By that he meant the growing wariness in the West with the Ukrainian crisis, and for Poroshenko’s government, it is nearly as dangerous as Russia’s military incursions. Nine months have passed since the war in Ukraine’s eastern provinces of Donetsk and Luhansk began, and there is still no clear prospect for a resolution. Despite the terms of a peace deal signed on Sept. 5, Russia has refused to close its border with Ukraine to the flow of weapons and reinforcements for the rebel militias. Indeed, just this week, Ukraine again raised the alarm over hundreds of Russian troops coming across the border to aid the rebels in a fresh assault.

But those developments have made far fewer headlines than they would have even a few weeks ago, before the world’s attention turned to the more shocking and immediate news from Paris and the threat from terrorism emanating from the Middle East. Already, it seems, Ukrainian fatigue is setting in and forcing Poroshenko to curb some of his hopes for Western support.

During his speech at the Davos forum, the President said that Ukraine is no longer asking for weapons supplies and other “lethal aid” from the West to help fight the conflict, even though that was one of Poroshenko’s key requests when he visited Washington in September to meet with President Barack Obama and other top U.S. officials.

His expectations for financial aid, however, seemed undimished in Davos. “We need a financial pillow [that] can support us during the reforms,” he said in his speech. On top of the $17 billion bailout that Ukraine secured in April from the International Monetary Fund, Poroshenko’s government needs about $15 billion more to plug a gap in its finances that could lead to bankruptcy if it continues to grow. A mission from the IMF has been in Kiev since Jan. 8, to review the possibility of providing that support, and in Davos on Wednesday, IMF Managing Director Christine Lagarde said she would back a bigger funding program for Ukraine, though she did not provide any specific figures.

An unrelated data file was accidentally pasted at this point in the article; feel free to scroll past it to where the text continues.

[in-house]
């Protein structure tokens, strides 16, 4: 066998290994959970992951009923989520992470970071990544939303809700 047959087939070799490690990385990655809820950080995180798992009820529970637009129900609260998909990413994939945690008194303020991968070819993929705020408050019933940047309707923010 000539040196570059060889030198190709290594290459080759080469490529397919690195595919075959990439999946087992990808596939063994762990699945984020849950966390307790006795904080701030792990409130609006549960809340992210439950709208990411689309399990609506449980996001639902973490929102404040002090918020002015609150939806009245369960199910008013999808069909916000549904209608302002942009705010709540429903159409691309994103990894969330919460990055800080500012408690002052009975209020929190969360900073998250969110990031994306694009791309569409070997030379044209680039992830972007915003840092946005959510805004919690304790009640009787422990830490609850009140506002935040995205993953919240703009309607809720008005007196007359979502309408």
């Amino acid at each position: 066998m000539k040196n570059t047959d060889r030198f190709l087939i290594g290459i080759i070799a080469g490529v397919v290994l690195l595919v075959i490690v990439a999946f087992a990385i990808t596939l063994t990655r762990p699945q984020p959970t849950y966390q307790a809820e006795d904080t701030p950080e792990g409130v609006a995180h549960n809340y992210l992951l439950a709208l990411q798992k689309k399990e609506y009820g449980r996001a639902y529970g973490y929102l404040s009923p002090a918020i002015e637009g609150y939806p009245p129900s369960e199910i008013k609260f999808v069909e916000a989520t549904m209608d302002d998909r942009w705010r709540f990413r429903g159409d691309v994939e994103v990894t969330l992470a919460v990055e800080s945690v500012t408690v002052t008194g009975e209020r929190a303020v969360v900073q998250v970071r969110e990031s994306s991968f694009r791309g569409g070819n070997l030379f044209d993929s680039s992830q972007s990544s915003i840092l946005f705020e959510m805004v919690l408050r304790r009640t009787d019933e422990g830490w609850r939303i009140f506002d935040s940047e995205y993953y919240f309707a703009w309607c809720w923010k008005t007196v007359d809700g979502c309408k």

For Poroshenko, securing that aid will not just mean carrying out the steep budget cuts and other financial reforms that have come as a condition of IMF loans. He will also need to keep sympathy for Ukraine from fading in the minds of his Western counterparts and the taxpayers they represent. His rhetoric in Davos seemed geared to that purpose.

“We are fighting for European security. We are fighting for European values,” he said in his speech. “Somebody said that this is very expensive to fight for peace… They measured expenses by price and said that it is very expensive. We and all the civilized world are fighting for values,” he concluded. But now, as the war in Ukraine drags on, it will be up to Western lenders to judge how much support those values will be worth.